The use of costumer data as part of an asset deal from a competition point of view

Some companies in the past followed the practice to transfer costumer data as a part of an asset deal. From a data protection perspective it seems to be necessary to obtain the customer´s explicit consent before the purchaser can use the data, like the e-mail address, for advertising purposes.

However, this would have a great impact on a growing number of companies. Addressing customers by e-mail is one of the most important marketing activities for companies besides their average online business. Being subject to the requirement of obtaining costumer consent for every single activity would constitute an obstacle for the companies and would eventually lead to a significant loss of consent over the time. This in turn would lead to a significant loss of the company’s value, as e-mail marketing and it´s relevance is an essential part of the corporate value. Therefore, from a competition law point of view it would be preferable if there would be no need for seeking consent.

Neither jurisprudence nor the legal literature has yet stated clearly their opinion about how to handle such a situation. Consequently a solution has to be found in the given rules.

The difference between data protection and competition law

First of all, data protection law and competition law protect different interests and therefore it could be required to treat them differently. Data protection law serves the protection of the individual´s right to privacy. The data subject has the right to decide who and to what extend a third party has access to his data. Thus, the data subject generally has to give his consent. As already outlined in another article in our blog from 08/19/2015 the data subject´s consent in this context can be obtained by informing the subject of the transfer before selling the data and giving them a certain objection timeframe. After this period, the data may be transferred.

In contrast competition law seeks to protect a fair and free competition. In this context the use of data for purposes of e-mail advertising is regulated in Germany by § 7 Abs. 2 Nr. 3 UWG. For the admissibility of advertising the law also requires a prior expressed consent. However, the rule does not make clear whether in case of an asset deal a new consent is also needed or not.

The requirement of a re-consent?

The named UWG rule was established in 2004 and was supposed to protect consumers from receiving an unsolicited masse of advertising emails (spam). Spam-emails cause high economic losses as they increase the amount of data significant and cause additional costs, as these spam-mails have to be sorted out and eliminated. Address brokers use once obtained customer data in order to make them accessible for a large number of purchasers. Through this they contribute to the dissemination of spam. Giving prior explicit consent was supposed to stop or at least limit these interferences.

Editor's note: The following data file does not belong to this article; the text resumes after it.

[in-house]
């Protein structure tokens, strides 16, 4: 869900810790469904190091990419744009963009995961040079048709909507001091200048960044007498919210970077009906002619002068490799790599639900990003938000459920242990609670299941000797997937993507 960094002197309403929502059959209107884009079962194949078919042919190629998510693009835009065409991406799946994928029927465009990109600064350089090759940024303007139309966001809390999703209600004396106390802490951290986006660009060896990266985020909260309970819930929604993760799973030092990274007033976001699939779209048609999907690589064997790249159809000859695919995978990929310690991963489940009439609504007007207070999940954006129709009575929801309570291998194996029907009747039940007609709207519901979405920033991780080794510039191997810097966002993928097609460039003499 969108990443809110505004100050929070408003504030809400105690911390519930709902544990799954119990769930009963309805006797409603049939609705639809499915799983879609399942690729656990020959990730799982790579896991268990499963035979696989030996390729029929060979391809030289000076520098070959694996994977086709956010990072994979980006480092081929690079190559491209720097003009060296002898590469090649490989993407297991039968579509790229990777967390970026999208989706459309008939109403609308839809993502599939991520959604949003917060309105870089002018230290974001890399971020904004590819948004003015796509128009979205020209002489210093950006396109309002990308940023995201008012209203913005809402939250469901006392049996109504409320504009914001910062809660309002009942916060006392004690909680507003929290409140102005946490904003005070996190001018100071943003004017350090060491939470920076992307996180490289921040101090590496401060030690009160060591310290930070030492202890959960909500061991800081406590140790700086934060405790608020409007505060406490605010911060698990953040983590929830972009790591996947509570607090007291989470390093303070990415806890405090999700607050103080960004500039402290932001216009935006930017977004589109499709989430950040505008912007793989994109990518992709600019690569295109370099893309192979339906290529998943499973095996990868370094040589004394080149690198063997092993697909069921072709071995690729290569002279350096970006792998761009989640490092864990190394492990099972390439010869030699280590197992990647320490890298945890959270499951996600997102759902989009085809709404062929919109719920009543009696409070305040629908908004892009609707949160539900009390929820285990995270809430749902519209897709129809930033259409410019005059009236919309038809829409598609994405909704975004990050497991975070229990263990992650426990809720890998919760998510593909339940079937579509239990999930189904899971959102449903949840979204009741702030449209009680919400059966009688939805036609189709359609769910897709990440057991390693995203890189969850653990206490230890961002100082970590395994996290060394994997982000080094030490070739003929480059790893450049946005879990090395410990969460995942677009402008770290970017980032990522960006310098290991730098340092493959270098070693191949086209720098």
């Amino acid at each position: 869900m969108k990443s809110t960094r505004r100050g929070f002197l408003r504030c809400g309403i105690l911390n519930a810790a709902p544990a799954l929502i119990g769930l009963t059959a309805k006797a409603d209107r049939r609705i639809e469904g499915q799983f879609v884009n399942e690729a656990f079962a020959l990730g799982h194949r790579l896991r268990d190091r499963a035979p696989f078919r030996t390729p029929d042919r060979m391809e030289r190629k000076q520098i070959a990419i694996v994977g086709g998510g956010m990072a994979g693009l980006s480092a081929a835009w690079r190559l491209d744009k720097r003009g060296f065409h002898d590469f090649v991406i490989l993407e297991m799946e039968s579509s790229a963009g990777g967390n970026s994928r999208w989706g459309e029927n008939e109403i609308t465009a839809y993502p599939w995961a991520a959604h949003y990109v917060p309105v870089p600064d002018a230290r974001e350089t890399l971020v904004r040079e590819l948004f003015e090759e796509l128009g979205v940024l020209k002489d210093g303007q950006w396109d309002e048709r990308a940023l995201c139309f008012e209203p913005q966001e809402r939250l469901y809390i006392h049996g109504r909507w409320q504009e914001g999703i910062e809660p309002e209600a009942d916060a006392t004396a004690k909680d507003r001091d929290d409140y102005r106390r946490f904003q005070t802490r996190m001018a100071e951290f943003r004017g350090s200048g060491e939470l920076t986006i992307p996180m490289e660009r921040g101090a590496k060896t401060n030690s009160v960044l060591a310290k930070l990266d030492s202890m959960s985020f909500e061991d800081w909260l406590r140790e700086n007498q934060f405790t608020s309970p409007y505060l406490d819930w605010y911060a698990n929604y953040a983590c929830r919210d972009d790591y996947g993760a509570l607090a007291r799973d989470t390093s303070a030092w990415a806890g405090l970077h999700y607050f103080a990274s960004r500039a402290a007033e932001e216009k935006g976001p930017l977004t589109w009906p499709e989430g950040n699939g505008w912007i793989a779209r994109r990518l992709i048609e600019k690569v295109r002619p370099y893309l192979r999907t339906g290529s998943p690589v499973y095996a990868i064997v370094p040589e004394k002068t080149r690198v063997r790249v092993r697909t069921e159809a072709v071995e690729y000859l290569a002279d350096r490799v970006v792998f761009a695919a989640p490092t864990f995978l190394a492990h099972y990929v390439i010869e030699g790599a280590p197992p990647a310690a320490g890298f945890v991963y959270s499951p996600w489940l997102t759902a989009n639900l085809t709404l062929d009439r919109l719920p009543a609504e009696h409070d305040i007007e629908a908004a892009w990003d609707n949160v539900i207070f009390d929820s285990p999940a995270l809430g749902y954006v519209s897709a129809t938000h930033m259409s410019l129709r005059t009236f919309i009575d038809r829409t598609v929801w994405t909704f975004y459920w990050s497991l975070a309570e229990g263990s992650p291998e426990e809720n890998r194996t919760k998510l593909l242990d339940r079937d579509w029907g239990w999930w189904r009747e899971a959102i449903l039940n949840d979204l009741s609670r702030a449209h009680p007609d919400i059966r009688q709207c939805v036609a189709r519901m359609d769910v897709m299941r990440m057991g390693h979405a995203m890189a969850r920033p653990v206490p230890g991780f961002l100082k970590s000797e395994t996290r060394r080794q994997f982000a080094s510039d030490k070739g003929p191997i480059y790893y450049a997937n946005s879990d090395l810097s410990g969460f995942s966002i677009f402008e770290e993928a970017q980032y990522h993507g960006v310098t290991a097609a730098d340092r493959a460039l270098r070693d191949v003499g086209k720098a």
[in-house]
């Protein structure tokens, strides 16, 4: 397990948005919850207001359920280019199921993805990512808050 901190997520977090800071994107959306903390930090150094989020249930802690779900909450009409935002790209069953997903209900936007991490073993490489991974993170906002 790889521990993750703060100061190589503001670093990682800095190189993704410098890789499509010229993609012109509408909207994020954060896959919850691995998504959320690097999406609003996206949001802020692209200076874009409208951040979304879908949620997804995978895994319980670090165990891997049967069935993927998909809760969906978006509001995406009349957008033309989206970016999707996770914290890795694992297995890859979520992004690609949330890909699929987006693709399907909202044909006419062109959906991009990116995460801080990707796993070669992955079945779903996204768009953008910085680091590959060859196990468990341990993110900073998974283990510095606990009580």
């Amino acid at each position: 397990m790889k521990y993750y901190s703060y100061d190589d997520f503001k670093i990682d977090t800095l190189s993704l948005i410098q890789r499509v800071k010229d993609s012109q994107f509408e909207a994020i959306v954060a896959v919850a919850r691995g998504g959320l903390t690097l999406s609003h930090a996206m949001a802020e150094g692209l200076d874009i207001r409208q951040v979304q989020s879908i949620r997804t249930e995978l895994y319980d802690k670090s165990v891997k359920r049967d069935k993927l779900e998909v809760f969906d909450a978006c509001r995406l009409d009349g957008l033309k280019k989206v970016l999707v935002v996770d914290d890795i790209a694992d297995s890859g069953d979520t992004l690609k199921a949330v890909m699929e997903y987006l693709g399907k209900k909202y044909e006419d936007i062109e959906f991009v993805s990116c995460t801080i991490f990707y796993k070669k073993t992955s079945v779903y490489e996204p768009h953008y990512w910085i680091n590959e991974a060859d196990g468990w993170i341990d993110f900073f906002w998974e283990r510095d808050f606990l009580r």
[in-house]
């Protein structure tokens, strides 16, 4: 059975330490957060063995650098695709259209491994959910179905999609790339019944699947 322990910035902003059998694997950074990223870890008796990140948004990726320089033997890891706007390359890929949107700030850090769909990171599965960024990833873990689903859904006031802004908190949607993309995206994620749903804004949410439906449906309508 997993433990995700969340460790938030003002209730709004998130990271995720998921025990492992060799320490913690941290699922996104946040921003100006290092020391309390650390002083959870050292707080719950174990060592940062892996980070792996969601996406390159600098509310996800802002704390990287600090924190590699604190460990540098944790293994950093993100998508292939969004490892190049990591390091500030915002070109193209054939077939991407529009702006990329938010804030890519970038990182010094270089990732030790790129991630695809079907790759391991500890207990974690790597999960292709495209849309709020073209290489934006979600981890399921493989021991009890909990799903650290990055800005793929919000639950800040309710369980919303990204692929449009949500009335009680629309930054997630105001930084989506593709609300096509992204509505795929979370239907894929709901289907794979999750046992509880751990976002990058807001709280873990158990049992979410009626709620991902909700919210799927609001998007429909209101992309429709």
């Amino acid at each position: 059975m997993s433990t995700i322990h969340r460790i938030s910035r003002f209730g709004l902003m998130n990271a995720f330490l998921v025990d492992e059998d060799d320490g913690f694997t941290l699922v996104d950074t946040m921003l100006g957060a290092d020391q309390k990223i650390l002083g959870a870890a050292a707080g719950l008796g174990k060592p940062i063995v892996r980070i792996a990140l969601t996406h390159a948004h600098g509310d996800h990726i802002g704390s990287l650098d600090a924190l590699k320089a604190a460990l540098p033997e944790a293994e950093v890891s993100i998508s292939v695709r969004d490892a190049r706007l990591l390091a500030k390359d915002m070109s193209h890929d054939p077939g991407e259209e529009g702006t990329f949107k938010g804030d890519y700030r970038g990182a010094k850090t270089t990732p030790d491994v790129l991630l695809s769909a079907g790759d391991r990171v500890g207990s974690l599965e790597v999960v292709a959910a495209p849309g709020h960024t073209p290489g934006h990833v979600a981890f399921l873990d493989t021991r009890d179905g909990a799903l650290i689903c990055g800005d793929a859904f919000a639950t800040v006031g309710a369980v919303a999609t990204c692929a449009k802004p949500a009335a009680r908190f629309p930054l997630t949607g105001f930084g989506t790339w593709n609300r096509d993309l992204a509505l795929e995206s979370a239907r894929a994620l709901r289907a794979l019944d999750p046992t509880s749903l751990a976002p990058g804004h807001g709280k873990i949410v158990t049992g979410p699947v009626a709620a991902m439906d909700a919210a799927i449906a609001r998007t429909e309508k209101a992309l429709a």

The requirements for such consent were also set quite high. The consent must be given for a specific company and a specific product. Therefore, new products can only be advertised based on a previous consent if they have sufficient similarities to the previously advertised products. Similarly high are the requirements for the consent in relation to the specific advertising companies.

In case of an asset deal, transferring a part of the company to the purchaser will only change the ownership. The corporate part as such fully remains. This constellation will therefore not affect § 7 Abs. 2 Nr. 3 UWG and its purposes. The asset deal is thus no address trading in the classical above named sense. The customer continues to receive advertising for a product he has already given his consent to. There will be no rise in advertising compared to before. The customer data will be transferred along with the part of the company. The vendor no longer possesses the customer data. Therefore he cannot sell them more than once. Requiring the costumer to consent separately each time the owner of the data changes would rather be an additional burden for the costumer. Would he fail to give his consent in some cases it would mean to loose the information, even though he has a high personal interest in keeping them. Consequently the need to consent must be negated.


In accordance with the data protection procedure the predominant practice of most of the companies is to inform the data subject´s about the change of ownership and to give them the right to object concerning the use of his data for advertisement purposes.

This solution is so far the best, at least as long as the legislation and jurisprudence have not established clear guidelines. From a legal perspective it would also acceptable to not always seek for renewed costumer consent in context of an asset deal.

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